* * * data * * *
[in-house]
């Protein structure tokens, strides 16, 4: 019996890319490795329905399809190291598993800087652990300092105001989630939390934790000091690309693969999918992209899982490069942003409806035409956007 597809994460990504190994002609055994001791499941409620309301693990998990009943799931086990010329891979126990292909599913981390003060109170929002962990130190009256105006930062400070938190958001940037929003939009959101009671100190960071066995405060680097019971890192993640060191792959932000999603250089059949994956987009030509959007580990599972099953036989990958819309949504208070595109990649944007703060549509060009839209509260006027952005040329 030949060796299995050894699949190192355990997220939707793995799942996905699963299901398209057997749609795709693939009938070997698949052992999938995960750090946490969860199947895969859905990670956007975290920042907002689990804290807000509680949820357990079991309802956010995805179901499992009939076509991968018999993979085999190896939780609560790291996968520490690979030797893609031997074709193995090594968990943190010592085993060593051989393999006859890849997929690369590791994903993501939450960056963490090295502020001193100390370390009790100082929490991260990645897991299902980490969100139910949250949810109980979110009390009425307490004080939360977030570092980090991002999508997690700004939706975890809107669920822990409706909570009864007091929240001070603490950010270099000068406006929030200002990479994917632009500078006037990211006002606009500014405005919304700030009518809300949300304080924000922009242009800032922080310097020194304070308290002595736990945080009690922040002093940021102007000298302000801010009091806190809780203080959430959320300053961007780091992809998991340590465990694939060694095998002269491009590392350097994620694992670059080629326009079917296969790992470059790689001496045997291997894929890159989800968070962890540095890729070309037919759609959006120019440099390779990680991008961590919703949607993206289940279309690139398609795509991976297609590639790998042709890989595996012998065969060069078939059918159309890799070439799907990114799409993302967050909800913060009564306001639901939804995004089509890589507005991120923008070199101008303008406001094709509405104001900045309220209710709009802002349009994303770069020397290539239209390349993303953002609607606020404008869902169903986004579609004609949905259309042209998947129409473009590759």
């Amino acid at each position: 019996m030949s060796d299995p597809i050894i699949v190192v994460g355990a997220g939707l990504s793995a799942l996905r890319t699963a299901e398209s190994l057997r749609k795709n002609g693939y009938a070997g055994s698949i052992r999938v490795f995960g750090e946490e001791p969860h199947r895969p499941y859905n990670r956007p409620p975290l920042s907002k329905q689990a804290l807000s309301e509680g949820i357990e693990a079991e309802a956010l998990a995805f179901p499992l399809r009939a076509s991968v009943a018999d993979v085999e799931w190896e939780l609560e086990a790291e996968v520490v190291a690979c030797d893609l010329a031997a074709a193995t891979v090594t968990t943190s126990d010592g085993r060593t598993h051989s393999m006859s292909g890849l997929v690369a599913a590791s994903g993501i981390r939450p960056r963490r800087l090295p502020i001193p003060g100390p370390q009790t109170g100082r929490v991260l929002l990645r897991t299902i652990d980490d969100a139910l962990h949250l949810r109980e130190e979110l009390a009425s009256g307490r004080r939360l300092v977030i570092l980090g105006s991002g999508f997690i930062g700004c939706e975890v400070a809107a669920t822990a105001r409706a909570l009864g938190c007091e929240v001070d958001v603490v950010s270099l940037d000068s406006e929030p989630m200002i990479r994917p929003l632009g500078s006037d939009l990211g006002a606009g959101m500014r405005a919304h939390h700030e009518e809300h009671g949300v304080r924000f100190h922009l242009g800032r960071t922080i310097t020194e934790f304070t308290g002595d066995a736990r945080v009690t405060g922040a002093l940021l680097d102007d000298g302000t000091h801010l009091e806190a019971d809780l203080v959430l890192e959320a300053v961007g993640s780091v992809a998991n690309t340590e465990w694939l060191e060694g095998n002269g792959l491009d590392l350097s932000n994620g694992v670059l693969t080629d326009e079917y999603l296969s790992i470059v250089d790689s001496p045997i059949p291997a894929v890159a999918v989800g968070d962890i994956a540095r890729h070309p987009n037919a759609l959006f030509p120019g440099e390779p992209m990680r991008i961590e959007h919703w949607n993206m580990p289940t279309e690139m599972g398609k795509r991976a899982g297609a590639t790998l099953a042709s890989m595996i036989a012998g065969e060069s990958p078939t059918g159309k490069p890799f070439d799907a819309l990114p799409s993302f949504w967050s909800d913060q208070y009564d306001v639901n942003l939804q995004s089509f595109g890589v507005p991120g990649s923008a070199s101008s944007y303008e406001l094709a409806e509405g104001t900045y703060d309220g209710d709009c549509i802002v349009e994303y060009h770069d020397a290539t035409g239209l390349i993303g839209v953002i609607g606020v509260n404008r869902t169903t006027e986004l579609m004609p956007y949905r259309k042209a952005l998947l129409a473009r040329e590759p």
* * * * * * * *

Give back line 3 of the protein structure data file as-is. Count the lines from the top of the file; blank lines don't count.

């Amino acid at each position: 019996m030949s060796d299995p597809i050894i699949v190192v994460g355990a997220g939707l990504s793995a799942l996905r890319t699963a299901e398209s190994l057997r749609k795709n002609g693939y009938a070997g055994s698949i052992r999938v490795f995960g750090e946490e001791p969860h199947r895969p499941y859905n990670r956007p409620p975290l920042s907002k329905q689990a804290l807000s309301e509680g949820i357990e693990a079991e309802a956010l998990a995805f179901p499992l399809r009939a076509s991968v009943a018999d993979v085999e799931w190896e939780l609560e086990a790291e996968v520490v190291a690979c030797d893609l010329a031997a074709a193995t891979v090594t968990t943190s126990d010592g085993r060593t598993h051989s393999m006859s292909g890849l997929v690369a599913a590791s994903g993501i981390r939450p960056r963490r800087l090295p502020i001193p003060g100390p370390q009790t109170g100082r929490v991260l929002l990645r897991t299902i652990d980490d969100a139910l962990h949250l949810r109980e130190e979110l009390a009425s009256g307490r004080r939360l300092v977030i570092l980090g105006s991002g999508f997690i930062g700004c939706e975890v400070a809107a669920t822990a105001r409706a909570l009864g938190c007091e929240v001070d958001v603490v950010s270099l940037d000068s406006e929030p989630m200002i990479r994917p929003l632009g500078s006037d939009l990211g006002a606009g959101m500014r405005a919304h939390h700030e009518e809300h009671g949300v304080r924000f100190h922009l242009g800032r960071t922080i310097t020194e934790f304070t308290g002595d066995a736990r945080v009690t405060g922040a002093l940021l680097d102007d000298g302000t000091h801010l009091e806190a019971d809780l203080v959430l890192e959320a300053v961007g993640s780091v992809a998991n690309t340590e465990w694939l060191e060694g095998n002269g792959l491009d590392l350097s932000n994620g694992v670059l693969t080629d326009e079917y999603l296969s790992i470059v250089d790689s001496p045997i059949p291997a894929v890159a999918v989800g968070d962890i994956a540095r890729h070309p987009n037919a759609l959006f030509p120019g440099e390779p992209m990680r991008i961590e959007h919703w949607n993206m580990p289940t279309e690139m599972g398609k795509r991976a899982g297609a590639t790998l099953a042709s890989m595996i036989a012998g065969e060069s990958p078939t059918g159309k490069p890799f070439d799907a819309l990114p799409s993302f949504w967050s909800d913060q208070y009564d306001v639901n942003l939804q995004s089509f595109g890589v507005p991120g990649s923008a070199s101008s944007y303008e406001l094709a409806e509405g104001t900045y703060d309220g209710d709009c549509i802002v349009e994303y060009h770069d020397a290539t035409g239209l390349i993303g839209v953002i609607g606020v509260n404008r869902t169903t006027e986004l579609m004609p956007y949905r259309k042209a952005l998947l129409a473009r040329e590759p």